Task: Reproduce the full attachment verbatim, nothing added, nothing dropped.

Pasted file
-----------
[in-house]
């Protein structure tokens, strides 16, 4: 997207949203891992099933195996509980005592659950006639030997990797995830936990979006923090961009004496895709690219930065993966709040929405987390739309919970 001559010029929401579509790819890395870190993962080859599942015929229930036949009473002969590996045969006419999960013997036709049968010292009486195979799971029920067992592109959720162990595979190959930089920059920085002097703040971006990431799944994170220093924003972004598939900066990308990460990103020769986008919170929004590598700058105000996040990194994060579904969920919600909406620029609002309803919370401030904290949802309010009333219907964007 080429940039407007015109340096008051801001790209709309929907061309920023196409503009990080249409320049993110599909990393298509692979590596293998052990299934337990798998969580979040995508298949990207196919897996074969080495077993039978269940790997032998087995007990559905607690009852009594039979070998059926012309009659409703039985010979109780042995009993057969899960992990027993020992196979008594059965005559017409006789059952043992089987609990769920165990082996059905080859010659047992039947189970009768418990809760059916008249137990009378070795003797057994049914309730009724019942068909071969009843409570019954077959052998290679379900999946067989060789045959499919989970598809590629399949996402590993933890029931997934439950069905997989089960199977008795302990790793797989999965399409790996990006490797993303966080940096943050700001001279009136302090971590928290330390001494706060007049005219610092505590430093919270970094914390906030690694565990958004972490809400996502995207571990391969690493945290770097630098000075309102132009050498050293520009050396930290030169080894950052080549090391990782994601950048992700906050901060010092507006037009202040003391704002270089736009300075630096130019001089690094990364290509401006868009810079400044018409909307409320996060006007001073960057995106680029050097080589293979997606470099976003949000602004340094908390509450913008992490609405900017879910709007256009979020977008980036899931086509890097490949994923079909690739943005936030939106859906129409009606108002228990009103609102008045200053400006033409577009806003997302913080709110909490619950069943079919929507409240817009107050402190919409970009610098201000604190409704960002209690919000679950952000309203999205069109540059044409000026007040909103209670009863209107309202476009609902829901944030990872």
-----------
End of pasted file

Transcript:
[in-house]
């Protein structure tokens, strides 16, 4: 997207949203891992099933195996509980005592659950006639030997990797995830936990979006923090961009004496895709690219930065993966709040929405987390739309919970 001559010029929401579509790819890395870190993962080859599942015929229930036949009473002969590996045969006419999960013997036709049968010292009486195979799971029920067992592109959720162990595979190959930089920059920085002097703040971006990431799944994170220093924003972004598939900066990308990460990103020769986008919170929004590598700058105000996040990194994060579904969920919600909406620029609002309803919370401030904290949802309010009333219907964007 080429940039407007015109340096008051801001790209709309929907061309920023196409503009990080249409320049993110599909990393298509692979590596293998052990299934337990798998969580979040995508298949990207196919897996074969080495077993039978269940790997032998087995007990559905607690009852009594039979070998059926012309009659409703039985010979109780042995009993057969899960992990027993020992196979008594059965005559017409006789059952043992089987609990769920165990082996059905080859010659047992039947189970009768418990809760059916008249137990009378070795003797057994049914309730009724019942068909071969009843409570019954077959052998290679379900999946067989060789045959499919989970598809590629399949996402590993933890029931997934439950069905997989089960199977008795302990790793797989999965399409790996990006490797993303966080940096943050700001001279009136302090971590928290330390001494706060007049005219610092505590430093919270970094914390906030690694565990958004972490809400996502995207571990391969690493945290770097630098000075309102132009050498050293520009050396930290030169080894950052080549090391990782994601950048992700906050901060010092507006037009202040003391704002270089736009300075630096130019001089690094990364290509401006868009810079400044018409909307409320996060006007001073960057995106680029050097080589293979997606470099976003949000602004340094908390509450913008992490609405900017879910709007256009979020977008980036899931086509890097490949994923079909690739943005936030939106859906129409009606108002228990009103609102008045200053400006033409577009806003997302913080709110909490619950069943079919929507409240817009107050402190919409970009610098201000604190409704960002209690919000679950952000309203999205069109540059044409000026007040909103209670009863209107309202476009609902829901944030990872």